For us, unlike the big beginning of the scriptures, beginnings have a definite “before”. Our beginnings are really a change, an alteration, even a replacement of what was before. For us, what was, with all its familiarity and comfort, is now no longer and the future, the after of the beginning, is unpredictable. This is true of our birth from the womb and, science tells us, of life itself even at the quantum level.
The introduction of a new person into a group causes a shift in dynamics. A new personality and a new set of behaviour patterns require each one of the group to start thinking and behaving in a new way. We see this clearly when a single person becomes part of a couple. Things change. When a child arrives, the couple have to start a new relationship that will accommodate the child. If a second or third child arrives, each family member has to start again in a new pattern of behaviour and attitude and give even more wriggle room to others than previously.
This change a new beginning brings can be very unsettling. It can be joyful or sad, slow or sudden, desired or feared, for the better or for the worse. There are some new beginnings many of us share – major beginnings such as marriage, school, a new job, moving house, state or country. Other beginnings are unique to each of us and to our situation.
With each new beginning there comes an ending. Endings and beginnings are inextricably entwined. One cannot exist without the other. And endings, like beginnings, can be just as unsettling and challenging. They too can be painful or pleasurable, anticipated or unexpected. As the human body grows and matures, many features disappear and appear. Baby fuzz becomes hair, gums acquire teeth, puberty brings acne and facial hair. Gone is the soft smooth skin and the marvellous flexibility of babyhood, but here approaches maturity.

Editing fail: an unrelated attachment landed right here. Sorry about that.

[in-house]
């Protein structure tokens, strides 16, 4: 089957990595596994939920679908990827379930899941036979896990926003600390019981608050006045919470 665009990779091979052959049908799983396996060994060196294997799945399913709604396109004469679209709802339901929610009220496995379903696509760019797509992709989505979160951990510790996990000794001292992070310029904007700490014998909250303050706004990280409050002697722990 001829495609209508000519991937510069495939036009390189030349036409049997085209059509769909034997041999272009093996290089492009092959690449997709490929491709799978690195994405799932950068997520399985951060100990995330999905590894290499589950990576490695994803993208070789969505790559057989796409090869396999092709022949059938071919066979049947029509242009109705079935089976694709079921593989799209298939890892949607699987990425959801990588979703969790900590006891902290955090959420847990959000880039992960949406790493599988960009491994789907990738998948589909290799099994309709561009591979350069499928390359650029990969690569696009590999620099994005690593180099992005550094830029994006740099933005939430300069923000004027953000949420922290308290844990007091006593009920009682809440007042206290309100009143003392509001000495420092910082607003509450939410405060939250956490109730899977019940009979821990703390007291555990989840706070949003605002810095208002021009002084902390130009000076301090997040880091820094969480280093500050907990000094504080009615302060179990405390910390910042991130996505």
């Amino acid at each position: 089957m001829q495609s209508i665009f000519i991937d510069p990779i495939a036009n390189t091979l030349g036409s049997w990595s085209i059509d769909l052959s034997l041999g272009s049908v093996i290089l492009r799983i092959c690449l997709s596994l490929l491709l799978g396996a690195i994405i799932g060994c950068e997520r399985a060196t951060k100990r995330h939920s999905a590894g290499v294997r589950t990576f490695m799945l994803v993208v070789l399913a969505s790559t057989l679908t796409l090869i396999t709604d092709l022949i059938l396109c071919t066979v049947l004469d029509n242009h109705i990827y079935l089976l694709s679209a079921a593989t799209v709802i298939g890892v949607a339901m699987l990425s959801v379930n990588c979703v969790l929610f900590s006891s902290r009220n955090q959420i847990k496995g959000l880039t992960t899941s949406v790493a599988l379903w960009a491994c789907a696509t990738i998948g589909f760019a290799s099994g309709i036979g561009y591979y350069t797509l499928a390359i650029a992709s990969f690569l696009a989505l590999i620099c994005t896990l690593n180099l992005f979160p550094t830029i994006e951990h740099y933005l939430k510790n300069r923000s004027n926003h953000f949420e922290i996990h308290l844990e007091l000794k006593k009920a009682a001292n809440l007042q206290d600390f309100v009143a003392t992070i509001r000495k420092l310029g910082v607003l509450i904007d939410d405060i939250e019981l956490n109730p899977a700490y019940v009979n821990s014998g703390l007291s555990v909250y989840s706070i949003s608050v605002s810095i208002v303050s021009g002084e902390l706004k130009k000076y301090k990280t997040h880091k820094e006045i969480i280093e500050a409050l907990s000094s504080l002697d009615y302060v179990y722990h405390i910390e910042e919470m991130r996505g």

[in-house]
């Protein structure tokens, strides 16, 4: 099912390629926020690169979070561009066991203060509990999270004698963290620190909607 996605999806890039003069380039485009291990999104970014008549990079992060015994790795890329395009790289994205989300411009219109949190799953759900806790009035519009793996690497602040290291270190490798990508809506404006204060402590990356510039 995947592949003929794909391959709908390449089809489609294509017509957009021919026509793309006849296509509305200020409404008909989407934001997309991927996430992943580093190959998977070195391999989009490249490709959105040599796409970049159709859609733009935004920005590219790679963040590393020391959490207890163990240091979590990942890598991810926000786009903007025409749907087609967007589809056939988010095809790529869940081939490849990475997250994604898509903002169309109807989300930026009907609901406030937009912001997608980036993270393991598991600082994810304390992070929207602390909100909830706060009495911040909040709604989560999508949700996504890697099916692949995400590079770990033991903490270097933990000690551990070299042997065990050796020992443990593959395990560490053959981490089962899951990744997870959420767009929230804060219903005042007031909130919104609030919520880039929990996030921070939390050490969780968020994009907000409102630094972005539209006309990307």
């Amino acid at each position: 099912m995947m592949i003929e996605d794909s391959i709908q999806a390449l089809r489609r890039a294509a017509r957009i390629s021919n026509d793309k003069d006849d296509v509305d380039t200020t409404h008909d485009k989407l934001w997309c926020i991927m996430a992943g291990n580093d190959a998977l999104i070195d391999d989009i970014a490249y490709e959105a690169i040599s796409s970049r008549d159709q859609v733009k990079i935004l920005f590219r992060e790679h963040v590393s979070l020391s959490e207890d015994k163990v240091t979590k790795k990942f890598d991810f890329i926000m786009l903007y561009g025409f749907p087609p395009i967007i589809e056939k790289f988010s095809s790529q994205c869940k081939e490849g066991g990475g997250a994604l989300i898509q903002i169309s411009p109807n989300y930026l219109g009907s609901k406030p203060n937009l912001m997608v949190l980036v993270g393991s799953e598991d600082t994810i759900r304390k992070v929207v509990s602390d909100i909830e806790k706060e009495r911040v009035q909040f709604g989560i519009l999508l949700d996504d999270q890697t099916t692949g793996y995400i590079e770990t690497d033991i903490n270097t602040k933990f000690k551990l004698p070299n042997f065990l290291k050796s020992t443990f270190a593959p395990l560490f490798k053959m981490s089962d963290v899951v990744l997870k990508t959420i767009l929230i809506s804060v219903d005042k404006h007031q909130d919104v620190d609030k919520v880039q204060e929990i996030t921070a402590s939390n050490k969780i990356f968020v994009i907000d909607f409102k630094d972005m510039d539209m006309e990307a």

Many of us are fortunate and reach old age, albeit, as Shakespeare put it so succinctly "sans eyes, sans teeth, sans taste, sans everything". (As You Like It: Act 2:7) Recently, a friend of mine pointed out that our ending is much like our beginning. Our hair thins out or may almost disappear, leaving just a fuzz. We lose teeth and can end up once again with gums. We rest, doze, sleep a great deal and sit or lie around a lot. Some of us become incontinent and start wearing nappies again. Yet others have to be hand fed nutritious purees and soft edibles.
These are the signs that we are preparing for another beginning: life after death. Learning to live gratefully and graciously till the final ending becomes a challenge to be met every day. It is said that each day is the first day of the rest of your life. This truism begins to have a deeper, sharper meaning as the number of your expected days shrinks before you.
This new life, the last we shall experience in the human cycle, has no science-based guideposts. Unlike our earthly life about which biologists and psychologists have discovered quite a bit, life after death remains a mystery. Christian faith assures us that we need not fear this new beginning. As people of faith, we have St Paul's words to sustain us. The Letter to the Romans: 8 v28 says "all things work together for good, for those who love God". And again, in Ecclesiastes: 3 v1-2 we are told: "For everything there is a season, and a time for every matter under heaven: a time to be born and a time to die." In John 14: 1, 2, 3 Jesus tells us: "Do not be troubled."
These scriptural assurances can encourage us to "go gentle into that good night" (Dylan Thomas) rather than try to fight against the inevitability of it. And, yes, it is a challenge and a step into the unknown. But isn't that just like all the beginnings of our lives?
Felicity is a parishioner in the Chisholm Parish.
Scripture quotes from NRSV with the Apocrypha: Hendrickson, 2005.